lotus with dried sambal; green tea with pu'er; dragonfruit with blackcurrent; spirulina; the omochis; the ice cream ones; the durian paste; pandan sweet corn; capuccino; yam gingko nut; chocolate strawberry fondue; the various types of skin covers; oreo; chocolate walnut brownie; charcoal powder with wolfberry; Charcoal Infused Mocha Milk Tea; Snow Skin Japanese Potato with Custard; Fragrant Corn with Soft Yolk; Royal Jade Jelly; Nutty Chocolate with Yolk; Snow Skin Raspberry; Bluberry; Snow Skin Silky Vanilla Chestnut; Snow Skin Black Sesame; Green Beans with Cheese; chocolate peanut praline; blueberry blackcurrant cheese; chestnut Japanese jingsa; .... enough already... we are all losing the plot!!! Heck, I can even create an apom balik black sesame eggyolk ikan bilis flat moon cake... its all marketing baby!

Go back to the roots of the tradition. Why do we have Mooncake Festival? Its for family togetherness, its really for the kids ... I remember as kids I loved the festival, the lanterns and candles. I liked that connection, knowing that my dad and grand dad probably played with similar lanterns, similar candles and ate the same kind of mooncakes 50 or 100 years ago. That's the tradition that connects, and the kind you want to pass on to the next generation.


Above: lanterns for sale around Mid-Autumn Festival.


Not that anything about the mooncake thing is true, however, its cultural and it carries values, things we want to pass on - whether the festival is rooted in true events is not material anymore.

Hence, please you bloody marketers,
do not cheapen the tradition. We want the connectivity. I will still want to buy the basic lotus paste or black sesame... and also the baked fish-shapes / pig-shaped mooncake biscuits ... because they all remind me of the past which I longed to remember and the people I do not wish to forget.


Of course, variations is a strong strategy to differentiate in a product/event that has "almost zero veracity" in truth or religious text. You don't find the Catholics changing ONE IOTA of the sacrament through the ages. Hence differentiation will continue cause no one cares, everyone is out to stand out and make money or get the latest "bling".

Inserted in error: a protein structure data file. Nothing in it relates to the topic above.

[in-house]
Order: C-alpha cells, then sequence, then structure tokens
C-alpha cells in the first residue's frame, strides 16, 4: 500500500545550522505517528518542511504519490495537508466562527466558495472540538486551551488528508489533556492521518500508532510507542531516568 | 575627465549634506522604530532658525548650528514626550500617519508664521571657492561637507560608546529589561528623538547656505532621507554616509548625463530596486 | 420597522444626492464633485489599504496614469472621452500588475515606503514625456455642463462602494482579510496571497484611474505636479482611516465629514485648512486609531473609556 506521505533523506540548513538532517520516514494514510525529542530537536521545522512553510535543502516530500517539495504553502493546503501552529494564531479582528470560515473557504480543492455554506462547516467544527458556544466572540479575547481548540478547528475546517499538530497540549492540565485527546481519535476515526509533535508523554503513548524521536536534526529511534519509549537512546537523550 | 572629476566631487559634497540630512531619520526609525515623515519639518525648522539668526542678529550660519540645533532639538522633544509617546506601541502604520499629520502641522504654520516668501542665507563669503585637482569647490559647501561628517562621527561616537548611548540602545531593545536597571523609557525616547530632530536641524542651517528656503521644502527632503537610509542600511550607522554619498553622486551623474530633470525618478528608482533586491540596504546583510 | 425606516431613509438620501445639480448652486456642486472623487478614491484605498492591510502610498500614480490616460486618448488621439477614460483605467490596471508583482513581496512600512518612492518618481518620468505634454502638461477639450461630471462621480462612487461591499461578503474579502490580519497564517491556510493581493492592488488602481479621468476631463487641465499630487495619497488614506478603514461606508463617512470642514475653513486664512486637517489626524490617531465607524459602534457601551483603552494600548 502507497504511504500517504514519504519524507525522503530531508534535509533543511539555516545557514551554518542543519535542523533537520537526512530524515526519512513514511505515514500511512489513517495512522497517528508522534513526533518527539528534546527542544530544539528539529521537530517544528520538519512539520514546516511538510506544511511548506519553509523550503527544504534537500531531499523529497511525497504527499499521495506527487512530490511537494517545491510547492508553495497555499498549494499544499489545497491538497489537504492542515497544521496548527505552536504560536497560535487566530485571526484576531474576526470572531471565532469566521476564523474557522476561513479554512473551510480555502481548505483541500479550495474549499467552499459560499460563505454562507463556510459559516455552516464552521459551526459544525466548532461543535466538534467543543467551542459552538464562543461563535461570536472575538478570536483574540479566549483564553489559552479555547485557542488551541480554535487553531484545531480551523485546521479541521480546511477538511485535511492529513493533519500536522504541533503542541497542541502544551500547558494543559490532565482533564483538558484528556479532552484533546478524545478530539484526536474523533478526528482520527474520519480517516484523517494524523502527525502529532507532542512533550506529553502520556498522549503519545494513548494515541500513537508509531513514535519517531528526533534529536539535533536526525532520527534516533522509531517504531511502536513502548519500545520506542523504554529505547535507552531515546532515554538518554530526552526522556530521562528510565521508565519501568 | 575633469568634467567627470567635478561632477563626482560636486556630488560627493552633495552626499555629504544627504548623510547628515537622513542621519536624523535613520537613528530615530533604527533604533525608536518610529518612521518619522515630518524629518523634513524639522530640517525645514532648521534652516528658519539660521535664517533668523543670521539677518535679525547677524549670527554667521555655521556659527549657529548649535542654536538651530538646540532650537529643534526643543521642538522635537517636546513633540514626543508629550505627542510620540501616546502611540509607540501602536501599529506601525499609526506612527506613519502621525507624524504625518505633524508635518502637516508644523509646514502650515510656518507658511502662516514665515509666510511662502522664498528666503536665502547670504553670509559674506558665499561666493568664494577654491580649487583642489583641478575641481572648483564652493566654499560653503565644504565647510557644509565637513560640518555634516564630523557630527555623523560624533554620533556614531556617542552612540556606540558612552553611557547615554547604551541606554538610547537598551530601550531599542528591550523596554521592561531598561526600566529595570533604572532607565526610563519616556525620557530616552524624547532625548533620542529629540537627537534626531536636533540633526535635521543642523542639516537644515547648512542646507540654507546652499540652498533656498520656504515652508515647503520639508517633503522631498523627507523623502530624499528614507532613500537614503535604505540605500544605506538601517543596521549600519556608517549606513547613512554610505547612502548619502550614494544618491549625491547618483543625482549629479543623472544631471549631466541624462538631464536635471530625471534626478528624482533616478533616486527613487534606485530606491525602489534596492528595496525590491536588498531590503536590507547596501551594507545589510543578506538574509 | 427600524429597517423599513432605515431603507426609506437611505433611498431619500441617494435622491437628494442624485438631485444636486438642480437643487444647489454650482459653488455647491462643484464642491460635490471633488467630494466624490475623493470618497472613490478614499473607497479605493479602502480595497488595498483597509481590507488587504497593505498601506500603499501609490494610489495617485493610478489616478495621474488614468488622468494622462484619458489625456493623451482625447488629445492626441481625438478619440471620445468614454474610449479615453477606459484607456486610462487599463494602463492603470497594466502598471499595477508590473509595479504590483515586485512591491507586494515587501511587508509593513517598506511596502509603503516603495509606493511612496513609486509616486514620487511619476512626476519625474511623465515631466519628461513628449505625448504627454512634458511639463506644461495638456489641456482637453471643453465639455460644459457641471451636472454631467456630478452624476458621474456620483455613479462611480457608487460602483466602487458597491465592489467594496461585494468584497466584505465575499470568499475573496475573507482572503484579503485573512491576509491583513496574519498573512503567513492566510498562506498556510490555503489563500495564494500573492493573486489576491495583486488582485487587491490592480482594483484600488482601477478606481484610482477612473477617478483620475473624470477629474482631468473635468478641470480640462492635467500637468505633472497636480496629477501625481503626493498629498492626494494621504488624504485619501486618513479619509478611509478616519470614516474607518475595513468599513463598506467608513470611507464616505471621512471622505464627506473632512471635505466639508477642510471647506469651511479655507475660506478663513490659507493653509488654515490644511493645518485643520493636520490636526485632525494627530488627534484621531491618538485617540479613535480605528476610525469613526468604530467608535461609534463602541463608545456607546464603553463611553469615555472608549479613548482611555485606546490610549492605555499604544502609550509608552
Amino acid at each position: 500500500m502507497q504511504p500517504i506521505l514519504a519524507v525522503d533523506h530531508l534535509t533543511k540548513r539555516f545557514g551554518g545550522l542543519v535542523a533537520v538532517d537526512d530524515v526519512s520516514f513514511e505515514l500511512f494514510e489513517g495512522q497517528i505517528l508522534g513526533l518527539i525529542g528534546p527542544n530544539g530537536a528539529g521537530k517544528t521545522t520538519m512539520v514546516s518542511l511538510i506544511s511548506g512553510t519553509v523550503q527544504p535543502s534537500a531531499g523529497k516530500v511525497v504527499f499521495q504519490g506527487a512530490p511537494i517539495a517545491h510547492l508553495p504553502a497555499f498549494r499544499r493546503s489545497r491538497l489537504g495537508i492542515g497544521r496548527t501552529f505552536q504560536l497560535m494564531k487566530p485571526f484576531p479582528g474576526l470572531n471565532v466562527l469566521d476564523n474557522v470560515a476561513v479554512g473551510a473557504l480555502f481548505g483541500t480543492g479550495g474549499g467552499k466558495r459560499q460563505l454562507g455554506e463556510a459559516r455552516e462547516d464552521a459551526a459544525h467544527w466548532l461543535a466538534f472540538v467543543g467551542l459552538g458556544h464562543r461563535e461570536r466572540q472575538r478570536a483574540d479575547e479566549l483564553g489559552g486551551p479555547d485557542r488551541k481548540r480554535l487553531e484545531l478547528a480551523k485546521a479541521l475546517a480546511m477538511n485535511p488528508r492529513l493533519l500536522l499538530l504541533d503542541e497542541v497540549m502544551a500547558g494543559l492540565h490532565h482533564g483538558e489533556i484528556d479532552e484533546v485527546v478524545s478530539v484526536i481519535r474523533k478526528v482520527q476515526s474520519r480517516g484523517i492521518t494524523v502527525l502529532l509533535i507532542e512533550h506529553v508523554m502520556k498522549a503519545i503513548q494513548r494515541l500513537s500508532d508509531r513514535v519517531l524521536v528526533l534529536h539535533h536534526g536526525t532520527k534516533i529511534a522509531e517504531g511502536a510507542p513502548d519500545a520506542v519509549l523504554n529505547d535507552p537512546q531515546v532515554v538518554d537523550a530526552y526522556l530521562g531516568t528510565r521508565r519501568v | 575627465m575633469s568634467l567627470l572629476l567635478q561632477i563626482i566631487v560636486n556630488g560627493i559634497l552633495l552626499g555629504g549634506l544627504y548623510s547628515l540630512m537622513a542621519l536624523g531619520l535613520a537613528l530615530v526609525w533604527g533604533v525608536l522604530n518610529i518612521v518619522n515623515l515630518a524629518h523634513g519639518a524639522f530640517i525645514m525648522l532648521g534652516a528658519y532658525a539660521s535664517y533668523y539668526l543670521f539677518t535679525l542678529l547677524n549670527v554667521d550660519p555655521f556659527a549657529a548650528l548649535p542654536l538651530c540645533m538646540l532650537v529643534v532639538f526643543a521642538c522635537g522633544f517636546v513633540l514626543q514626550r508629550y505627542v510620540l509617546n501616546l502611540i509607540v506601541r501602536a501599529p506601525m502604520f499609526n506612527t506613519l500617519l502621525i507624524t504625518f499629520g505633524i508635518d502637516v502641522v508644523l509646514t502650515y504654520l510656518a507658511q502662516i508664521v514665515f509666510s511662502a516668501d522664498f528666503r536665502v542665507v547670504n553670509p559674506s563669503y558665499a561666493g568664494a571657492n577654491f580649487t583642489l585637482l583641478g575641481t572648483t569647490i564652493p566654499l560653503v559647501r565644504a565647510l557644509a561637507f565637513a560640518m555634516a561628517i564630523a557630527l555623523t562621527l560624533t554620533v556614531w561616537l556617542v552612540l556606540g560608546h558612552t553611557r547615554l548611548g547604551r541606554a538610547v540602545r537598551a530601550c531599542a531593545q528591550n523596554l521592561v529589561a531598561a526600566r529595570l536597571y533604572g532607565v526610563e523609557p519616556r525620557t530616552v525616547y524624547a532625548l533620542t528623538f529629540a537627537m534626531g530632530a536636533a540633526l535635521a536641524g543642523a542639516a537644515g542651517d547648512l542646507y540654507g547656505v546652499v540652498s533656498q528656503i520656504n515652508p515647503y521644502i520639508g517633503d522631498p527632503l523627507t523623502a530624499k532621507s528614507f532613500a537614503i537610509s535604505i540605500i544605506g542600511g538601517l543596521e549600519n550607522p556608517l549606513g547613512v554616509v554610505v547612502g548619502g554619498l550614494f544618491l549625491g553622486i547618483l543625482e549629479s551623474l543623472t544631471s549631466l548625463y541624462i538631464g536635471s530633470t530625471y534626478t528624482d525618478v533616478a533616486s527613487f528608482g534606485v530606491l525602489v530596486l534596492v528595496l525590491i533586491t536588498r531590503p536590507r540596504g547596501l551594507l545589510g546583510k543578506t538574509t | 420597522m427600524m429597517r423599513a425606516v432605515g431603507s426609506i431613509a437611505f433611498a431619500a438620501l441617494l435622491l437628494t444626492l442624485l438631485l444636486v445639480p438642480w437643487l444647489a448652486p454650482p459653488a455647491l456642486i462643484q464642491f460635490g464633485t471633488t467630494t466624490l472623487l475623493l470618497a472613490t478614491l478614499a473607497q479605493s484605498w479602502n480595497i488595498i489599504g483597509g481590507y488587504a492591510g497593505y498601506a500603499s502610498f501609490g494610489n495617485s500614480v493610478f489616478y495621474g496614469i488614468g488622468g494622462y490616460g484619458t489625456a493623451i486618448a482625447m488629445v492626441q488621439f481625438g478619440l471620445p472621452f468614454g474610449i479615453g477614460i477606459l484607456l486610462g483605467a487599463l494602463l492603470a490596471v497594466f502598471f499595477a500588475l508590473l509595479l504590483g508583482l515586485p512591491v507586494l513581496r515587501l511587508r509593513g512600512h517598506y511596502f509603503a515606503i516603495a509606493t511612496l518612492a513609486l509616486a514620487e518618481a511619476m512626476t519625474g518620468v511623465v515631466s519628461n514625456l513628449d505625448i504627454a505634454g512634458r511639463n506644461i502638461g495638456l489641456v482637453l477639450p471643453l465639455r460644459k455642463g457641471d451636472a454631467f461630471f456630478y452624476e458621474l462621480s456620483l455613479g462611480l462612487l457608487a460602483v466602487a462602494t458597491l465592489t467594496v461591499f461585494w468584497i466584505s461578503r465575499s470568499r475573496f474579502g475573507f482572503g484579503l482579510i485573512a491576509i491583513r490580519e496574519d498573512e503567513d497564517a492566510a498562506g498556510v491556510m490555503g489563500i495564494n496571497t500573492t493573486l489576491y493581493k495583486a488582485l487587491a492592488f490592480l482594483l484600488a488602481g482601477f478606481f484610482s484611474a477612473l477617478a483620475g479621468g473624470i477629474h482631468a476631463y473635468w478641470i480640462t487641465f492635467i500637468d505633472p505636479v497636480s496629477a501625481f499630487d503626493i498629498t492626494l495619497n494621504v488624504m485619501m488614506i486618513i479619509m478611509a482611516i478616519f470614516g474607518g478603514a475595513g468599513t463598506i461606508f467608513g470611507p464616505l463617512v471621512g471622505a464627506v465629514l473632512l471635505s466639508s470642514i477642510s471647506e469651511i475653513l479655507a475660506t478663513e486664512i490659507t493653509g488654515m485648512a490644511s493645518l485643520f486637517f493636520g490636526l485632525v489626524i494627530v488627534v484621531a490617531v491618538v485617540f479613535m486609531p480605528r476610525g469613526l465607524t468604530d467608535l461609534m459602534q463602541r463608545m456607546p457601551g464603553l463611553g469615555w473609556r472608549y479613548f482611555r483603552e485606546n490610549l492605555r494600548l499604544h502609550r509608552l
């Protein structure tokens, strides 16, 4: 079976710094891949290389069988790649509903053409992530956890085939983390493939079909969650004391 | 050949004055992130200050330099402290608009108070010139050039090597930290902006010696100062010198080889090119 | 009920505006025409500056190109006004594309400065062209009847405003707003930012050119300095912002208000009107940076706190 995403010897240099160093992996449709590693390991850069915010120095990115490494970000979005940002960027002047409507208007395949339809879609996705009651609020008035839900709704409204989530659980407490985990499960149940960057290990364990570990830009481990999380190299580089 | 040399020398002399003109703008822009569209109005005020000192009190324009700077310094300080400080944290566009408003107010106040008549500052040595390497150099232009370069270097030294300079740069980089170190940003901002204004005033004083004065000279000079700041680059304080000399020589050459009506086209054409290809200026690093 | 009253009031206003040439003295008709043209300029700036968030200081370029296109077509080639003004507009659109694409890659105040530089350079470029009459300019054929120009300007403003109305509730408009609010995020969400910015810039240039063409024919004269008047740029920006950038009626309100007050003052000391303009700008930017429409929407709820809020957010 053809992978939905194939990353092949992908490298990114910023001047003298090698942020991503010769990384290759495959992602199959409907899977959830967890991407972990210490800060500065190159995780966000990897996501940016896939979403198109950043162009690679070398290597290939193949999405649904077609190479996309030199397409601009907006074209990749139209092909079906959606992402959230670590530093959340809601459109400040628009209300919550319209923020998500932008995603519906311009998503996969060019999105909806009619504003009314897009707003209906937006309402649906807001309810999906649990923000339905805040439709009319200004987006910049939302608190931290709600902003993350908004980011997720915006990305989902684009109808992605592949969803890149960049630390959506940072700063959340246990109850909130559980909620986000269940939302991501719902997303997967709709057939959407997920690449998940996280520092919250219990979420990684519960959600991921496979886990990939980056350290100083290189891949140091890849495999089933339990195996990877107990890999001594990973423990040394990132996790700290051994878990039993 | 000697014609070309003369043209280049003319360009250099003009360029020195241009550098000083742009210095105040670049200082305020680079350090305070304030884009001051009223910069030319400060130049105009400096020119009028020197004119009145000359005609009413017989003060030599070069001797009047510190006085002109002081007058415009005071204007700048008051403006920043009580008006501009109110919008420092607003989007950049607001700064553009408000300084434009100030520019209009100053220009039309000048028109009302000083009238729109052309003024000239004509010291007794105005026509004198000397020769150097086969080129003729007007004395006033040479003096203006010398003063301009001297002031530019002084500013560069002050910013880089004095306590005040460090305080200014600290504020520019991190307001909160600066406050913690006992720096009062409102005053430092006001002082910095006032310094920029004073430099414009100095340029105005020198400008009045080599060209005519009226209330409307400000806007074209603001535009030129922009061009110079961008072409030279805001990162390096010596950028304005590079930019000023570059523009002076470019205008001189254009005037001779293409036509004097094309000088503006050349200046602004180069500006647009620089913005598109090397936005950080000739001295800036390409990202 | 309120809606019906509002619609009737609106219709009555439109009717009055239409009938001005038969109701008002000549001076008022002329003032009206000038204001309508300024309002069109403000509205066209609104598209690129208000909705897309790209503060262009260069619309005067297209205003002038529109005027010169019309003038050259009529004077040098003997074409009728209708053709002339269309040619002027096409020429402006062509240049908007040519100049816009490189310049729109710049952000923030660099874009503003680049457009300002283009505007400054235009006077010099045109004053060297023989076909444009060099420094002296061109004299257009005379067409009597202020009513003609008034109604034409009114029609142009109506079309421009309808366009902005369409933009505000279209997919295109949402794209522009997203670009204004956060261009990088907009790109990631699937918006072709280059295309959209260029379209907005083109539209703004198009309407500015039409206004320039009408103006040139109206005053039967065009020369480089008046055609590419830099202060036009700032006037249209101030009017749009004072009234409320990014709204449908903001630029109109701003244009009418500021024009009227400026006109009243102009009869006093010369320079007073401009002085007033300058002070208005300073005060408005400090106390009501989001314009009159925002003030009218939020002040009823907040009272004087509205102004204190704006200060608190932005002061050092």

This year let me give you my HAZE Mooncakes, looks like smog, taste like freshly burnt tropical forest with a strong charcoal aftertaste - happy moonlike festival!!!

Wednesday, September 20, 2017

EPF Should Not Sell PLUS

Is there an alternative to North South Highway? How much of toll roads come under PLUS? There are 14.5m EPF members. We begrudgingly pay tolls, at least thinking some of it goes back to EPF returns.

If you look at our population bell curve, you can surmise that we are a growing population with a relatively wider base. In many aspects we are skewed towards a younger working population. This means that the annual contributions to EPF is likely to grow even more.

We can also surmise that there are limited investing opportunities locally, taking into account the kind of risk EPF is allowed to partake. PLUS is a significant player in an infrastructure that plays a critical role for the country. To replace PLUS with a similar investment with similar returns would be very difficult.


Fair Value - Not Enough Even

As a socialist-capitalist, I can be torn between getting more than a fair return on investment. That is, if an asset is being sold at higher than normal valuations, by all means, sell. I am certain that any potential buyer would have to offer a premium. The question then is how much of a premium would it make sense for EPF and Khazanah to dispose PLUS.

To me, the premium would have to be very high, so high that it would be silly not to sell, so high that it would be sillier to buy.








p/s: Yoona of Girls Generation


Critical Asset

Imagine a few years down the road, instead of the usual 5-10% annual increment, you see your normal RM1.10 toll

being raised to RM2.50. I am not saying it will happen. Yes there are rules to safeguard some of the increments, but seriously, it can only go up, and it won't be LESS than when EPF/Khazanah are the owners.

We are already having to increase our investing overseas owing to the deluge of contributions into EPF. We should not replace PLUS or assets with similar values.


Cornerstones Should Not Be Tampered With

We should be thankful that EPF has been able to give around 6% annual returns (tax free). Go and ask CPF whats their rate for the past few years. The high-ish rate is thanks to a solid platform girding the overall investing philosophy. Cagamas and other critical asset like PLUS are the cornerstones. You do not want to remove the cornerstones as the foundation would be shaky then.

Sunday, August 27, 2017

Bull Bear Major Indicators


















(Farah Ann Abdul Hadi)

There are tons of financial newsletters but the only one I read religiously is Maudlin Economics. His views are fair, mostly objective, minimal emotional attachment and logical. One of his recent articles entered on whether the bull run globally is over.

ET To Elliot ...